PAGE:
There’s always someone else who can be cheaper and squeeze you out. Unless you’re prepared to win a “race to the bottom,” don’t go there.

3. It’s hard to increase your price once you’ve already established a price point.  

(Even after changing its recipe and charging a higher price for their pizzas, Patty’s Pizza Place couldn’t win any more customers. They had already positioned themselves as a low-quality pizza restaurant in people’s minds.)

If you start out too low and give off a low-quality vibe, why would anyone continue to pay you if you increase your price? Why wouldn’t they just switch to someone who they perceive as a higher quality alternative?  

If your competition has been the “expensive” or high-end brand the whole time and you raise your price to their level, there is no incentive for anyone to sign up with you.

You can always go down on your price or offer discounts once you’ve built a client base if you feel the need to do so, but don’t start from a low position.


Pricing at or above the market can be scary, especially if you’re just starting out. But if your value proposition is comparable to the competition, your price should be too.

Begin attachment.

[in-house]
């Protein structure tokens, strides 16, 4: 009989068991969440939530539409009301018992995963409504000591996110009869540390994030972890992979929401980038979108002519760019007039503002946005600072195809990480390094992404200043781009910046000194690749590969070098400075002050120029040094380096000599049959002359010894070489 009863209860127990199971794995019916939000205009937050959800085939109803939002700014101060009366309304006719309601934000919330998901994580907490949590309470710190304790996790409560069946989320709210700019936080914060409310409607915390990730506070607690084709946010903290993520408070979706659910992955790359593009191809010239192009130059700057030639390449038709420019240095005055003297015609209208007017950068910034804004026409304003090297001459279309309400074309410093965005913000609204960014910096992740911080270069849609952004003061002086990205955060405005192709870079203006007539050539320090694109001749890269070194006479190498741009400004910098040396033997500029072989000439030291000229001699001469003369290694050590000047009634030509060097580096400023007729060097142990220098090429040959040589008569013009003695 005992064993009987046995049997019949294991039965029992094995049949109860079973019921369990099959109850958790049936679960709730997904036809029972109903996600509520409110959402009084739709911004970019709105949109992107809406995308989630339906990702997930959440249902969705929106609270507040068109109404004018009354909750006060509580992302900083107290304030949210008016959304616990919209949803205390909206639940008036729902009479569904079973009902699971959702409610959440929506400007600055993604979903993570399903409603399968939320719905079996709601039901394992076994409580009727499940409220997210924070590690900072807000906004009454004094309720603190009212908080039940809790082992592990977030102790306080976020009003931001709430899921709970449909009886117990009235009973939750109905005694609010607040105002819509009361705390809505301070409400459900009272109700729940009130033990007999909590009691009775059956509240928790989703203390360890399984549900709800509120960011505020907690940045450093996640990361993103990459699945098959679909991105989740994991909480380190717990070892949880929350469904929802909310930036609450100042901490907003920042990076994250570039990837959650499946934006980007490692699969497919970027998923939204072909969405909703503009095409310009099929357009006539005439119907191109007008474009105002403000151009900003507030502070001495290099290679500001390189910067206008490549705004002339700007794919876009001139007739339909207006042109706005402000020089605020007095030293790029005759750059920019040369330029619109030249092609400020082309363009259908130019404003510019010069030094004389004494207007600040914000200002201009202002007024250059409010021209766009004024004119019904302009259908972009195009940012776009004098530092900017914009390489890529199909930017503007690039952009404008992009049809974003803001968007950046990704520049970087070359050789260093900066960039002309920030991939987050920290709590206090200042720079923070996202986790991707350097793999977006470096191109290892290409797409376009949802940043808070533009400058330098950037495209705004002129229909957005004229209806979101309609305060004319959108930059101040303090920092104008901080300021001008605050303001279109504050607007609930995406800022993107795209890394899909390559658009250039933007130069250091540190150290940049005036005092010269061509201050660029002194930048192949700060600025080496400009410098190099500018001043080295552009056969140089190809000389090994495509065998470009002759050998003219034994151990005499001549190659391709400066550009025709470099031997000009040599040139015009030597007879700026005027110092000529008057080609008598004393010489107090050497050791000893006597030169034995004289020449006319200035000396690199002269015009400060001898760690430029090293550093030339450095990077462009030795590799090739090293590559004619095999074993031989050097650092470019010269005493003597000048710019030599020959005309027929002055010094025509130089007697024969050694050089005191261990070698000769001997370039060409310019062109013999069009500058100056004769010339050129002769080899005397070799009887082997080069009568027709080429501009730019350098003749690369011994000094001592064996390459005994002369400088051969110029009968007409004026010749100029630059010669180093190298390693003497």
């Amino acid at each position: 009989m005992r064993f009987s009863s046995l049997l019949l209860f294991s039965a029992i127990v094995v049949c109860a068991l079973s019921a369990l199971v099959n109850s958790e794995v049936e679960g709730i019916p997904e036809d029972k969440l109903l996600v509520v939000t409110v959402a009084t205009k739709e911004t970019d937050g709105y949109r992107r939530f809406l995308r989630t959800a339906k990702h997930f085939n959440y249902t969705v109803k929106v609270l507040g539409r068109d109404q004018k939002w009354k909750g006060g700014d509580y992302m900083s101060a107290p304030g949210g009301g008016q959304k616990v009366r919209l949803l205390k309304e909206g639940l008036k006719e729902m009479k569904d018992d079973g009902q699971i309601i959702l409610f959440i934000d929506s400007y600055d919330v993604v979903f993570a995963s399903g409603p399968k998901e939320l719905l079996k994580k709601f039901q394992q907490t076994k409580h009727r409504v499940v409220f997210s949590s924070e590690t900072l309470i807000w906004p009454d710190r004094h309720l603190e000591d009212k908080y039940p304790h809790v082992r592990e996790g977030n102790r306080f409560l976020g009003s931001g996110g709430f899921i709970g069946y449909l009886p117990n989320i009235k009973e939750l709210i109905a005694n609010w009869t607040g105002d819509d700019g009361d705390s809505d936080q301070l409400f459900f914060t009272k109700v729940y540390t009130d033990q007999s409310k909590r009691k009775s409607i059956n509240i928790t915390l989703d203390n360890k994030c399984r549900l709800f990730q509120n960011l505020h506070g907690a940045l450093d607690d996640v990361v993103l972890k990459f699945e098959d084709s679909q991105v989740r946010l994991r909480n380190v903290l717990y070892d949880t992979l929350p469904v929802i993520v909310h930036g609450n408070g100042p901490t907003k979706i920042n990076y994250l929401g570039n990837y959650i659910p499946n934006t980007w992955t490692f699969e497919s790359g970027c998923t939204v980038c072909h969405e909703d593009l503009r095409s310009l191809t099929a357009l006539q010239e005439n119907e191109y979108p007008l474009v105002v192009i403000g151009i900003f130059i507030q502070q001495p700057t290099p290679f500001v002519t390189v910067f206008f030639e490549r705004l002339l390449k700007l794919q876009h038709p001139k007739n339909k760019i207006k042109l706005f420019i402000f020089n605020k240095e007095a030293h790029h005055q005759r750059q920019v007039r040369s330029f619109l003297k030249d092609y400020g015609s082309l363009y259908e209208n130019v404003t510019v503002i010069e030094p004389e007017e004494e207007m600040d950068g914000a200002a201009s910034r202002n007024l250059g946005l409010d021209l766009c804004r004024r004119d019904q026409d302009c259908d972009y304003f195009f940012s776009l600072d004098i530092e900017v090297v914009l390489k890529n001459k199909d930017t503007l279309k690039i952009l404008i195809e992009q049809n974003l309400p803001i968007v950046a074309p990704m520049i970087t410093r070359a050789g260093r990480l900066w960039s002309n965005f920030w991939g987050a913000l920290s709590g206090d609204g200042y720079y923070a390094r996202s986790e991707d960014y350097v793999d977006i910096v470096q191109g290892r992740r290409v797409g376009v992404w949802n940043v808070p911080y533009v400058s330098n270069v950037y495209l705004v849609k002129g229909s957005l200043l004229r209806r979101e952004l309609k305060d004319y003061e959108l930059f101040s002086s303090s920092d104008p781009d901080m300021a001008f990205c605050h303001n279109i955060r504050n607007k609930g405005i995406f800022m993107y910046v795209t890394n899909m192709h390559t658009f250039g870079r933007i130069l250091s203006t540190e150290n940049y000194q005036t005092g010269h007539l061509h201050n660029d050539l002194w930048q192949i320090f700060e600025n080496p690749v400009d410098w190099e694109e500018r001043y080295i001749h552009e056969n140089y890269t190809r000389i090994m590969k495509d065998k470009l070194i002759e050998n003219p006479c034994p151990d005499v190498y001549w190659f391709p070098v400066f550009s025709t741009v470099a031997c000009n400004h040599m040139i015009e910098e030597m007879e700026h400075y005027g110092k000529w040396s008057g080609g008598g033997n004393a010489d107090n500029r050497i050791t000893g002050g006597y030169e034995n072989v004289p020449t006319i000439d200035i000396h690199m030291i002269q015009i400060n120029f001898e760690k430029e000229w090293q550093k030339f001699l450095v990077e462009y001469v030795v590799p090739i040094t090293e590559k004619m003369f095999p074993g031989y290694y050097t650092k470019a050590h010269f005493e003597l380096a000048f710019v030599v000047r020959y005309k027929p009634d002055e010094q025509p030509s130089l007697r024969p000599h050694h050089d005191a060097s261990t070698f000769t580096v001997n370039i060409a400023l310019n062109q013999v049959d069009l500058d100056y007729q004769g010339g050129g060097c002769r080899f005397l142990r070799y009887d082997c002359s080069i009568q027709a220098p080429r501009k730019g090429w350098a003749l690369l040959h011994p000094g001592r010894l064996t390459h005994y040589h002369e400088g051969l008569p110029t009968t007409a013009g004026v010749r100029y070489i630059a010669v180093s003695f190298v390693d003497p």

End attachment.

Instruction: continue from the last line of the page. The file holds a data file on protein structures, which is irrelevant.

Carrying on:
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Matthew Johnson is a fitness writer, personal trainer, strength coach, as well as a former gym owner. Matthew holds an MBA from The University of Memphis and a Master’s in Exercise Science from Middle Tennessee State University. Matthew has also earned the Certified Strength and Conditioning Specialist credential from the NSCA. Matthew recently published his first book, 300 30 Minute Workouts for Busy People, and lives in Memphis, TN with his wife, Anna, and their dog Henderson, and cat, Sox.